More than 300,000 migrants came to the Bonegilla Migrant Camp, which opened its gates in 1947 in northeastern Victoria. Frankston North jazz musician and artist Hermann Schwaiger was one of them. He was 13 when he arrived in Bonegilla with his family, who had sailed by ship from post-war Germany to a far-off world where mess huts with unlined timber frames and toilet blocks must have looked particularly strange, like ugly wooden time capsules baking beneath the Albury/Wodonga sun. No more Eastern Alps; no more medieval and baroque buildings. So, this was home.
Hermann explains. “We loved our time at Bonegilla — all exotic, such as big gum trees, hot weather and licence-free fishing under the age of 16. We were only there for a month and then moved to Maribyrnong, then Ascot Vale and eventually to Kinglake. We — I have three brothers and a sister — lost our old house in the Black Saturday bushfires in 2009. We lost people too. I used to work in my grandfather’s music shop, which was on the German side of the border only 4km from Salzburg in a town called Freilassing. He made accordions, which he exported across the world, and he also played in the Edelweiss Trio. My mother studied opera singing in Salzburg and my father wanted to be a classical pianist but the war came along. I’ve probably been playing jazz for around 40 years. The music was always there.”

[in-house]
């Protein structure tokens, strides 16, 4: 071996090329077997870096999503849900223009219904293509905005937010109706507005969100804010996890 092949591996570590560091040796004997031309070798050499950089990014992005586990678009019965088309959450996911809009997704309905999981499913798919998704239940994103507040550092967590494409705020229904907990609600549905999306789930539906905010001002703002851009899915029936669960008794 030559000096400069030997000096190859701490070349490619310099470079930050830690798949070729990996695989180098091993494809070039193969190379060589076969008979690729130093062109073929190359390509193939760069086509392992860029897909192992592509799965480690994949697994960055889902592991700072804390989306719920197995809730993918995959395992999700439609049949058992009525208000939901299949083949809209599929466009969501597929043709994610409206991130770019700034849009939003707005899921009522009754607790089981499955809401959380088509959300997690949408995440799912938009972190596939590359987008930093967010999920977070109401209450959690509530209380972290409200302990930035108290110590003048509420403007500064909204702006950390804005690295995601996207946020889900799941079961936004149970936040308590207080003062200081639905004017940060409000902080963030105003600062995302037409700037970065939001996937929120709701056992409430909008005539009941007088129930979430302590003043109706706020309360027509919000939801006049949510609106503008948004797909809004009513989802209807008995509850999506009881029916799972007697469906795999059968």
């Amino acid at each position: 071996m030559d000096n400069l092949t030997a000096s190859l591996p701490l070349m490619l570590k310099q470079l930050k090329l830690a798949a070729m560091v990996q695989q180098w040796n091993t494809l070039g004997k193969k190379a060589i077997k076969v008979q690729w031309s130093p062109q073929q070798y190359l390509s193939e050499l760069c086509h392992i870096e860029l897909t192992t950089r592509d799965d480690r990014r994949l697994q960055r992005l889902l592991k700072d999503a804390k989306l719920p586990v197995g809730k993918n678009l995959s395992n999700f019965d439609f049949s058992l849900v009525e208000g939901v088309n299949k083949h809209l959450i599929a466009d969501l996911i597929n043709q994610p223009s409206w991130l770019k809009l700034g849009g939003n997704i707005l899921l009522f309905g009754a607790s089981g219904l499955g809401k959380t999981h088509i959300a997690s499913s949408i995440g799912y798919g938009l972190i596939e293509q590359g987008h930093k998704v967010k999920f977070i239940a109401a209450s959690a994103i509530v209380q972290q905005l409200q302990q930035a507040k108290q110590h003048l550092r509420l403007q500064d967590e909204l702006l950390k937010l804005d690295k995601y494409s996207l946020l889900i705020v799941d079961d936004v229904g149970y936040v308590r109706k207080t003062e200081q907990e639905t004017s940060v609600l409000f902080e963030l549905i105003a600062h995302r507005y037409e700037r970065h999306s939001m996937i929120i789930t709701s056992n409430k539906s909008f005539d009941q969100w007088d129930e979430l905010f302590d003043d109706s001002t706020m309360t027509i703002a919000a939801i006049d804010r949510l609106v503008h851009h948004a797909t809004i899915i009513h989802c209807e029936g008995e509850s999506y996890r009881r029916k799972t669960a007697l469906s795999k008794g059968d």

The Bonegilla camp ceased operation in 1971, but Hermann has never stopped creating. He has played with the best of them since taking up double bass in the ‘70s after coming out of the Fine Arts Department at RMIT when he formed the Hermann Schwaiger Quintet. Then there was the Chris McNulty Quintet playing double bass, the year he spent playing with pianist Paul Grabowsky and acclaimed drummer and percussionist David Jones, and jazzing it up with the likes of Vince Jones, Jane Clifton and Wilbur Wilde and touring with the Cathay Pacific Band in Hong Kong. In between came painting workshops at Kinglake and Somerville. He continues.
“I began painting about 20 years ago. I use acrylics to paint Melbourne streetscapes and the people in them. I suppose it’s about documenting life as it is now and being representational. I just like doing it. I’ve shown my work in the Derinya Art & Craft Exhibition, Camberwell Art Show, Flinders Art Show and have just been in the 40th annual Mount Eliza Art Show.”
Life has taken many melodic twists and turns for this music and art expressionist who is looking forward to a future filled with more of the same creation. From Salzburg to Frankston North, his double bass and paint brushes will continue to tell their stories of his deep connections with the world around him. Whether far away or just around the corner.